Linda Sue Park’s New Book of Poems Is Just a Drill

THE ONE THING YOU’D SAVE
By Linda Sue Park
Illustrated by Robert Sae-Heng

Before I started Linda Sue Park’s “The One Thing You’d Save,” I had been reading Heather Christle’s “The Crying Book.” In one section, Christle describes children’s theories about the composition of the moon that were published in The American Journal of Psychology in 1902 as “a house made entirely of windows, in every one a child’s round face.”

That’s the image I kept with me throughout “The One Thing You’d Save,” which doesn’t fully succeed in its poetic structure but does convey a crowded classroom where kids share answers of remarkable depth to an ordinary assignment question. We see their faces in our mind’s eye, as though they’re glancing out the window, considering with humor and grace what they value most in their young lives.

Park, the Newbery Medal-winning author of “A Single Shard,” begins with the assignment: “Imagine that your home is on fire. You’re allowed to save one thing.” Her characters respond in the casual everyday speech of middle school students. “Oh man, I hate this, I’m never gonna be able to decide,” one declares, but they do, in short exchanges with one another and in longer monologues that follow the structure of the sijo, a Korean three-line syllabic poetic form similar to the haiku or the tanka.

Though Park borrows from the form, she doesn’t adhere to it; most of the students’ responses comprise multiple two- to three-line stanzas, giving them a jerky quality. The abrupt enjambment at the ends of these lines combined with the push-pull between the forward momentum of the speech and the rules of the sijo, which include subtle volta-like turns of thought from one line to the next, is more distracting than illuminating.

The children are funny and poetic on their own, a multiplicity of voices in discussion and prattling among themselves. Park embraces the chaos, which adds movement to the dialogue. Speakers return, continue their thoughts, amend their answers.

As for the answers themselves, some students pick objects with sentimental value: an old sweater, a baseball game program. Others opt for practicality: a phone, a parent’s wallet. Another, hilariously, picks a rug for an old, slow, sure-to-catch-fire neighbor to stop, drop and roll on.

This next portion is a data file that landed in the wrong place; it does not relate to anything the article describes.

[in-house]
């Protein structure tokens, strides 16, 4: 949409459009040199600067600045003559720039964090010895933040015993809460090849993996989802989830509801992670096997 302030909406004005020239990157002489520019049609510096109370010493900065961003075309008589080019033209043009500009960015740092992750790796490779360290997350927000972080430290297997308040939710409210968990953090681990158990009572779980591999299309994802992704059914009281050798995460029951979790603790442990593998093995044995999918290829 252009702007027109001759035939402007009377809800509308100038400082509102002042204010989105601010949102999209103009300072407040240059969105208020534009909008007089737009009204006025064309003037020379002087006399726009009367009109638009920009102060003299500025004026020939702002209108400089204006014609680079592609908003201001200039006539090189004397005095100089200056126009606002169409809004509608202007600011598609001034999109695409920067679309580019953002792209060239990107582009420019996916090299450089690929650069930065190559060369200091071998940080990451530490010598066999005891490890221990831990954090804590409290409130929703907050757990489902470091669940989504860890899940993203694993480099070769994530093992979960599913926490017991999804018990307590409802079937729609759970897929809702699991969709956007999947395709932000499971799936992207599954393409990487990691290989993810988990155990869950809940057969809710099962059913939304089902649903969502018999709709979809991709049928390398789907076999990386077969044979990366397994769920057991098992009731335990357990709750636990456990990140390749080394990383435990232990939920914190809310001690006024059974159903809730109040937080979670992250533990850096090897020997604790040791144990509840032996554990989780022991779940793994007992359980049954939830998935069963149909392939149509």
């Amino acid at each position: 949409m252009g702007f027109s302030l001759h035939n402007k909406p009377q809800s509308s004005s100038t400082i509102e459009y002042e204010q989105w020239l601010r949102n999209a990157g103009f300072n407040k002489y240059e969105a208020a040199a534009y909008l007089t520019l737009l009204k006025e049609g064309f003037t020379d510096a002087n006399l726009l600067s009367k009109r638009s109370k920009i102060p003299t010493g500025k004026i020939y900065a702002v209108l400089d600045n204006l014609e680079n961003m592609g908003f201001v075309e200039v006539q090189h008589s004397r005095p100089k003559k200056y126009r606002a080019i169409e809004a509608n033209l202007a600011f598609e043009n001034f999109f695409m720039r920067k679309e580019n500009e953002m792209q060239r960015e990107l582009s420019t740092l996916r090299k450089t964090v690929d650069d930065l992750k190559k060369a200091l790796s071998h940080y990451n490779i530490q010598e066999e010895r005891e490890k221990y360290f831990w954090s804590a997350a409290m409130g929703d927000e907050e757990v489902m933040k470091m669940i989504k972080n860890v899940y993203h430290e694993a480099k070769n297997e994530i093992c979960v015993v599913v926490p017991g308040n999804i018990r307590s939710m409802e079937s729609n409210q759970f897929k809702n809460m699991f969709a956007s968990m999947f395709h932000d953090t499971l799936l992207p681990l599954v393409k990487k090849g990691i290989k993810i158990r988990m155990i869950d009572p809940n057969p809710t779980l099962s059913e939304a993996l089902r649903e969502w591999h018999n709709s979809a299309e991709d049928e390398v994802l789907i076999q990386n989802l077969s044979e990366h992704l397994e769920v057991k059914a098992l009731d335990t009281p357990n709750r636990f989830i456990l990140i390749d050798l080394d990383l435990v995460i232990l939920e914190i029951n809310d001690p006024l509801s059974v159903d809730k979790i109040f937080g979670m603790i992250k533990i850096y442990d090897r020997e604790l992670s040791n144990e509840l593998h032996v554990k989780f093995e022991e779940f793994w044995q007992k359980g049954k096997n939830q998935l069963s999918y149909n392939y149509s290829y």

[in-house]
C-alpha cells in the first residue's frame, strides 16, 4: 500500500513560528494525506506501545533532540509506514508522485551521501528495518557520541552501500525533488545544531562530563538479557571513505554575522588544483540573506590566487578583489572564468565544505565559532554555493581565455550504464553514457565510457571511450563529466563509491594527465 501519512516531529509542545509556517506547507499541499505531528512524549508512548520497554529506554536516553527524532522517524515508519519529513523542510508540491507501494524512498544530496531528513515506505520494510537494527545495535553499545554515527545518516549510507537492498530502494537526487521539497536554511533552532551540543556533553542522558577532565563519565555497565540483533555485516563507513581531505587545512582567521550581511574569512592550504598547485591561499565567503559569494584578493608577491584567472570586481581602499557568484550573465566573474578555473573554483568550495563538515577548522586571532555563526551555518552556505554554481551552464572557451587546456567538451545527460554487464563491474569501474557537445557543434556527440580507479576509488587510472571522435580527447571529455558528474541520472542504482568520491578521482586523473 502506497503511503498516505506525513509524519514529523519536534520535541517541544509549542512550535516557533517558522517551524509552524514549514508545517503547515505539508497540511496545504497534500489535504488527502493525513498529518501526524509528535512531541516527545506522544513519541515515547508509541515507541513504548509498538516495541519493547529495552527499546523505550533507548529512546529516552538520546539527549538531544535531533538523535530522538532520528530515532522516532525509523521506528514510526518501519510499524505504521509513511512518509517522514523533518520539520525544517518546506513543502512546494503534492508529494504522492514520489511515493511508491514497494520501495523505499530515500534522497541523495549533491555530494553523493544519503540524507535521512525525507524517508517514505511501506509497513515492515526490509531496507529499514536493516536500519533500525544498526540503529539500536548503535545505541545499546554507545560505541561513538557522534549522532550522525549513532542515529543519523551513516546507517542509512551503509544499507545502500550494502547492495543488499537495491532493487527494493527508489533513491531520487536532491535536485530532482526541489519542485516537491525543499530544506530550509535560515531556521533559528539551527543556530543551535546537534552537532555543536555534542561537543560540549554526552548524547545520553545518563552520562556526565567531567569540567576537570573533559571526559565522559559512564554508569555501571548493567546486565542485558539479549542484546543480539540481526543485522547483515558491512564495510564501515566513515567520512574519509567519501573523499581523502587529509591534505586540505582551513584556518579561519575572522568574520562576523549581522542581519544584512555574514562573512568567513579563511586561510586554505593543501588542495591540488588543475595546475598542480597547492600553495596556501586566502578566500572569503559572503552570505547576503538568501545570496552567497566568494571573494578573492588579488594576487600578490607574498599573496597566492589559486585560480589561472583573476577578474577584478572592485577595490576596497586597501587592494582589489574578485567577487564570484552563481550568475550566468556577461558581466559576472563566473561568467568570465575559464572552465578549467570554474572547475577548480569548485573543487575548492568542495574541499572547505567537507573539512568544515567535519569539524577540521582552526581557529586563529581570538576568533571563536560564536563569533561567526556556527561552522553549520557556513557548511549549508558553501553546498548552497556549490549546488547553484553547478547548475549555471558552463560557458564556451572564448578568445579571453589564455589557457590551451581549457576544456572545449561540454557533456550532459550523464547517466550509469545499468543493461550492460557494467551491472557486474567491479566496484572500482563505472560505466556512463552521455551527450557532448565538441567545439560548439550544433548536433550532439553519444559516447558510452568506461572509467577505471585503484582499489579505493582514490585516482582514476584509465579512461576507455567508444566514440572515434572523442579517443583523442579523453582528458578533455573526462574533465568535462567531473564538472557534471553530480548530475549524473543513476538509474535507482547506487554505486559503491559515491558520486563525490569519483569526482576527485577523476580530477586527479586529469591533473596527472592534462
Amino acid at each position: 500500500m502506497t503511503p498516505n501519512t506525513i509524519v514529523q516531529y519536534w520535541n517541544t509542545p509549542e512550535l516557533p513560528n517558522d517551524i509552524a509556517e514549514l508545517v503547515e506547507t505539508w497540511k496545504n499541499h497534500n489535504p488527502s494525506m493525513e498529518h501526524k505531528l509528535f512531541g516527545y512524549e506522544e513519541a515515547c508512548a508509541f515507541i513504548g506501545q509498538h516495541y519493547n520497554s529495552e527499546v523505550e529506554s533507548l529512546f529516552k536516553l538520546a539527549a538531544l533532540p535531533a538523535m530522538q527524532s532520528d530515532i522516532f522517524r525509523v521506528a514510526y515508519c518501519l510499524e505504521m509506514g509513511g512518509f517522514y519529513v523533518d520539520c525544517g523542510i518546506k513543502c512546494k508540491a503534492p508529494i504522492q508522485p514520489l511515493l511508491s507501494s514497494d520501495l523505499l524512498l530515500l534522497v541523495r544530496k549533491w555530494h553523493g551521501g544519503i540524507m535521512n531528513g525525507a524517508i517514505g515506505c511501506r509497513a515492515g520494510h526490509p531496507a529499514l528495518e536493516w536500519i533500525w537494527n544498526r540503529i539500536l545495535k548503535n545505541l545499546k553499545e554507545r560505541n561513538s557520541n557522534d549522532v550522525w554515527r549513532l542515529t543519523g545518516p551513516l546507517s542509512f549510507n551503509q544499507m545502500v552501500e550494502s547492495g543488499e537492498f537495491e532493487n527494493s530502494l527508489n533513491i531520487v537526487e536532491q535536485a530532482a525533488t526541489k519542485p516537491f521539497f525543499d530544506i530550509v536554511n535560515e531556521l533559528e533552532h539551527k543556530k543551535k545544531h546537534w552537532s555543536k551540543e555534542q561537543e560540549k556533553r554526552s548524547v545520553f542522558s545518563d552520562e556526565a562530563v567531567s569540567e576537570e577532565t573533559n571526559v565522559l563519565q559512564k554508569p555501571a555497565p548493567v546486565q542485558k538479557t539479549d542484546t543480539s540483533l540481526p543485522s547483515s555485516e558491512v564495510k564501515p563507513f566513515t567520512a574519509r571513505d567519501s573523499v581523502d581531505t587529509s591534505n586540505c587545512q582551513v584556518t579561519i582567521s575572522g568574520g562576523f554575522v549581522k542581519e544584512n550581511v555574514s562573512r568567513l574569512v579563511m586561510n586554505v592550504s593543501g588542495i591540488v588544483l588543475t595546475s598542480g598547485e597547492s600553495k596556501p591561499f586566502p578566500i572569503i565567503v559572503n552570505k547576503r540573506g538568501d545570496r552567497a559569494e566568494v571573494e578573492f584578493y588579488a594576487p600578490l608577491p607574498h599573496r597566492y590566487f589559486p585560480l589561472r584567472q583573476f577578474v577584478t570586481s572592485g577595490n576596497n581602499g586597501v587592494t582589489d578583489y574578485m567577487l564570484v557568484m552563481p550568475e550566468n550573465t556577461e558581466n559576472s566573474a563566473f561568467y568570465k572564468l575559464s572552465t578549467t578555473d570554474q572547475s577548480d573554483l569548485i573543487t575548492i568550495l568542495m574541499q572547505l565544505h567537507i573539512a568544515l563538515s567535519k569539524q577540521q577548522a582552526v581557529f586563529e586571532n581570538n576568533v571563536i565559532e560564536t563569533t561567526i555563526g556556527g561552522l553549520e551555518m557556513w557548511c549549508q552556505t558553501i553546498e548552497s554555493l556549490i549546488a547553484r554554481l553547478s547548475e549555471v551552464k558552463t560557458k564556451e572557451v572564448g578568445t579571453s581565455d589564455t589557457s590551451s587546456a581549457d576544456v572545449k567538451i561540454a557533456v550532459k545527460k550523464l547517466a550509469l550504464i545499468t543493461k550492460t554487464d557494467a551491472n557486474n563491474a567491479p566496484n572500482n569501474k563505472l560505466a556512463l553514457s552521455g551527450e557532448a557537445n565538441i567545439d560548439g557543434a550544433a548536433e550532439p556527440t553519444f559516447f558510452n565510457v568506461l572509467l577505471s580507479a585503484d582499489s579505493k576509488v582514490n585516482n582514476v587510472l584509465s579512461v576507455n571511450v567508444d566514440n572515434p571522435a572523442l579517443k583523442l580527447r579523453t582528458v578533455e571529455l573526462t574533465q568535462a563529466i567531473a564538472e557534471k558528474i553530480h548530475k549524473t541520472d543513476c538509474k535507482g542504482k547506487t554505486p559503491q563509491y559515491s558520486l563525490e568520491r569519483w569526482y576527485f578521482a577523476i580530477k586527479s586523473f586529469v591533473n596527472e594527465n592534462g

One student aims to use new sneakers to outrun the flames, while another vows to “walk out with nothing. / Not a dang thing,” with a sadness that’s all the more affecting for its nonchalance and matter-of-factness: “Come see it your own self, place is a total dump.”

It feels natural, as Park steers the book into more solemn territory, that the conversation turns toward grief: One child gives a frighteningly specific play-by-play of what would actually happen amid the smoke and discord of a fire; another remembers a deceased brother, which reminds another of a pet dog that died.

The responses are accentuated by Robert Sae-Heng’s gray-and-black-shaded sketches, which recall imaginative doodles scribbled in a notebook but ground the students’ reflections by delineating them in cartoon form: There’s the sweater, there’s the rug, there’s the photograph.

Though Park’s medium doesn’t always work, her message is powerful: We don’t need a great blazing tragedy to determine what we hold most precious in our lives; we can define what’s vital through our thoughts and memories, always at hand, in our heads and hearts — safe, where the flames don’t reach.

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